2019, Installation; 3 printed versions of 1-cent, ½, 5 and 10 Gulden, 5-Roepiah Dutch East Indies Japanese Invasion Money (JIM) banknotes [36,000 print edition], a 19” flat screen monitor, a media player, 2 sets of spotlights with stands.
The work is an echo of what the artist found during one-month research in Pontianak, West Kalimantan. It draws attention to a lesser-known historical series of roundups and executions from late 1943 to early 1944, events that are collectively known as the Mandor Affair.
The massacre event was at a gold mine in Mandor, 50 miles north of the city of Pontianak. The event nearly wiped out the cream of Pontianak’s elites and middle class in a total of 21,037 people in less than a year. The victims included all of the Malay sultans (Sultan to Pontianak, Sambas, Ketapang, Soekadana, Simbang, Koeboe, Ngabang, Sanggau, Sekadau, Tajan, Singtan, and Mempawa), some twenty-five member of the high aristocracy, intellectuals, party leaders, and merchants from multiple ethnic groups – including ethnic Chinese who constituted the largest number of victims. During the time almost nobody knows what happened with the people who were kidnaped by the Japanese naval officers until the Japanese occupation newspaper, the Borneo Shimbun announced the news in Malay text in July 1944.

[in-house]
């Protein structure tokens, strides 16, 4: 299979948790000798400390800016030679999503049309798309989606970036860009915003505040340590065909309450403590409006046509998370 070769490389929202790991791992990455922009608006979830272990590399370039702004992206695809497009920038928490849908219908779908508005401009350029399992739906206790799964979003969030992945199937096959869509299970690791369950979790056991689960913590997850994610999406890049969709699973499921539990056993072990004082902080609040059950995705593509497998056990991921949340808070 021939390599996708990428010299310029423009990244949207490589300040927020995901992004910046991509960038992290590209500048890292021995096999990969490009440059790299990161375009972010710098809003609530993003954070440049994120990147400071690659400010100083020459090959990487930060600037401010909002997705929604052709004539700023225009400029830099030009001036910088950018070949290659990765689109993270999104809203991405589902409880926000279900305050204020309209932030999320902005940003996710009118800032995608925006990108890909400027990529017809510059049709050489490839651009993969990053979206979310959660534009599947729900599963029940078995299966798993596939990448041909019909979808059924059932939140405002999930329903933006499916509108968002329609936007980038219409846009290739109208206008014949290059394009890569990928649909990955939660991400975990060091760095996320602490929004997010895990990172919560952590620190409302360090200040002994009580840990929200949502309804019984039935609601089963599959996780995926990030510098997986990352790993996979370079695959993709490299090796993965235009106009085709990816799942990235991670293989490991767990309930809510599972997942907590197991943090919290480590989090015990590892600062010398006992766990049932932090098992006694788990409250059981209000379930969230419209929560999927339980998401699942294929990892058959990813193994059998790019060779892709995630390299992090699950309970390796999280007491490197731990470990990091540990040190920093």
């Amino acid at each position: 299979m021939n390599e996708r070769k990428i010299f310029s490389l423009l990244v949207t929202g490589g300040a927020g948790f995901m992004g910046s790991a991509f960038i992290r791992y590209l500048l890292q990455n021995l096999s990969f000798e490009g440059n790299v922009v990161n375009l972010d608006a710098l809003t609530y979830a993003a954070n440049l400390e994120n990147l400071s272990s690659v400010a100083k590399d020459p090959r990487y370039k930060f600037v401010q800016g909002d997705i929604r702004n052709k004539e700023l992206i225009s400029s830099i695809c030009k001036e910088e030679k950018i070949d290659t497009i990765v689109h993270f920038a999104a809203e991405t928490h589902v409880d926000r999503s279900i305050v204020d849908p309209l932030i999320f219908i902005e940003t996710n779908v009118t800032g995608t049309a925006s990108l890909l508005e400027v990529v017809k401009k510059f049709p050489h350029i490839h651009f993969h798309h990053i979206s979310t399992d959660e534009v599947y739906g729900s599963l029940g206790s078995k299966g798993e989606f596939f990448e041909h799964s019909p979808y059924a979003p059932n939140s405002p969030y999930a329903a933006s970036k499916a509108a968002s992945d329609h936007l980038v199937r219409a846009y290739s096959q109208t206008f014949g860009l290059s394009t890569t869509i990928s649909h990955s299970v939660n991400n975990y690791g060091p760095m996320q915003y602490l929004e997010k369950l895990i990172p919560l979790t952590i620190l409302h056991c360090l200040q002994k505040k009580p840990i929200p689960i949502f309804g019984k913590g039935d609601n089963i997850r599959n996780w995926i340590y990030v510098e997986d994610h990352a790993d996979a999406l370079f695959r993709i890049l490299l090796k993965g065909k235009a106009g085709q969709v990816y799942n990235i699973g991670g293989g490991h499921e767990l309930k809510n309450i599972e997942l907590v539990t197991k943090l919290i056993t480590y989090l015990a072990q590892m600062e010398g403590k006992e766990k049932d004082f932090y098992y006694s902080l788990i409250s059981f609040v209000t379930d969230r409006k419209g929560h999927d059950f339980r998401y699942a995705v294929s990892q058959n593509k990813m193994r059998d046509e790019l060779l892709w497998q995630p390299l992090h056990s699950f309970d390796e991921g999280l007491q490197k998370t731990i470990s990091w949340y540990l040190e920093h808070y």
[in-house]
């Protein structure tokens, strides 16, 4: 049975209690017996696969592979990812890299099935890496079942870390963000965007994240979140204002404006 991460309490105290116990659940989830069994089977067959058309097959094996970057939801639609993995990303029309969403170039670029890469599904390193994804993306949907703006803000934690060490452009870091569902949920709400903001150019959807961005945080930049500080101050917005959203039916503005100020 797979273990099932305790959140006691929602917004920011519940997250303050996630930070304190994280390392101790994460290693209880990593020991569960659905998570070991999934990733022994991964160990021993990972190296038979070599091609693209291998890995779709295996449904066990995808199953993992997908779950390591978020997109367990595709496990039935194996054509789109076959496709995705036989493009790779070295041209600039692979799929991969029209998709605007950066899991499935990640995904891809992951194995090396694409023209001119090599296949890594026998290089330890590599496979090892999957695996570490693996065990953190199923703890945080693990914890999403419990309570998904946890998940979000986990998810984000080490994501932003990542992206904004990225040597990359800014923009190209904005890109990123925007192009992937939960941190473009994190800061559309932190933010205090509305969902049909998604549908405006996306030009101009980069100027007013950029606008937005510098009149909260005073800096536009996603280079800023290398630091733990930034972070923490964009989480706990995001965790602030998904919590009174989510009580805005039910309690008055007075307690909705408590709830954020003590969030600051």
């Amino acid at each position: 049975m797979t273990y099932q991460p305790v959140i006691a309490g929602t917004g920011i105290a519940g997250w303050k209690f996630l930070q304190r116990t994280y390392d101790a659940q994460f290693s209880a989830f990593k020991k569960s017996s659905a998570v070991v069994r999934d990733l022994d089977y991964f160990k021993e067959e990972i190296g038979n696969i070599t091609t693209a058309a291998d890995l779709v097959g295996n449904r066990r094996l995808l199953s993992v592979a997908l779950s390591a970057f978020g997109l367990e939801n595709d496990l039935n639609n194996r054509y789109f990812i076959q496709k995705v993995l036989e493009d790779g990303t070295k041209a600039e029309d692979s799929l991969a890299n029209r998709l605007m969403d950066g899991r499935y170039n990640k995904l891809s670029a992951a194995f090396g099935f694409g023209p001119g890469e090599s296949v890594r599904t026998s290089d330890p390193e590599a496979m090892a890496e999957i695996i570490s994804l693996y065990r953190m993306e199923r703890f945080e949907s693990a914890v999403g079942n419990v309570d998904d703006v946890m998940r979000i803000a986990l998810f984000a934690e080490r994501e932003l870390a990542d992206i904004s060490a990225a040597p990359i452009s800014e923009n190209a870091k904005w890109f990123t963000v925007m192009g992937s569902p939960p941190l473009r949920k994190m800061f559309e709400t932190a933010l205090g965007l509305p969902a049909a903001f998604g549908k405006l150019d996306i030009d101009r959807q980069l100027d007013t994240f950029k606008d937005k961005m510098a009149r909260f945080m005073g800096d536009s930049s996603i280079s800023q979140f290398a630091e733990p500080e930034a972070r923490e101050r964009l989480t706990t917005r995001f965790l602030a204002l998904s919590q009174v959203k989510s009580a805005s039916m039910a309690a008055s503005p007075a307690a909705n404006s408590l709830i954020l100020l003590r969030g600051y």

Experience a sense of obscure, sorrow and distort to the disappearance of the evidence while the artist pursued the research, the work is absorbed in this character. The installation made of an unlimited number of JIM or Japanese Invasion Money banknotes that used in Dutch East Indies (nowadays Indonesia) in 1942-1945 and video work. The banknotes allow us to study the once valued banknotes that combined Japanese design with local characters, hence clearly stated, for example, “De Japansche Regeering Betaalt Aan Toonder” (The Japanese Government Promise To Pay The Bearer On Demand) in cents and Guldens, then “Dai Nippon Teikoku Seiku” (Imperial Japanese Government) in the Roepiah banknotes. The 20% of the entire number of the notes hint the evidence of the event that needs an effort to piece together or find some keyword for further self-exploration.
Under the hill of banknotes lies a video monitor that appears a sign of the mass graves site at Makam Juang Mandor. The video was shot a week after the annually mourning day that happened on the 28th of June 2019. Actually, what visitors can see the massacre is only soil that believes it has covered the remains of victims. While each mass grave is indicated by open-sided wooden shelters.
The clearing where the killing took place was fenced and left as a memorial. There was an inscription on the boulder wrote in the Indonesian language, ”The Massacre Place.” It changed the title in 1975 to ”Place of Mass Burial”. However, the inscription is completely concealed nowadays.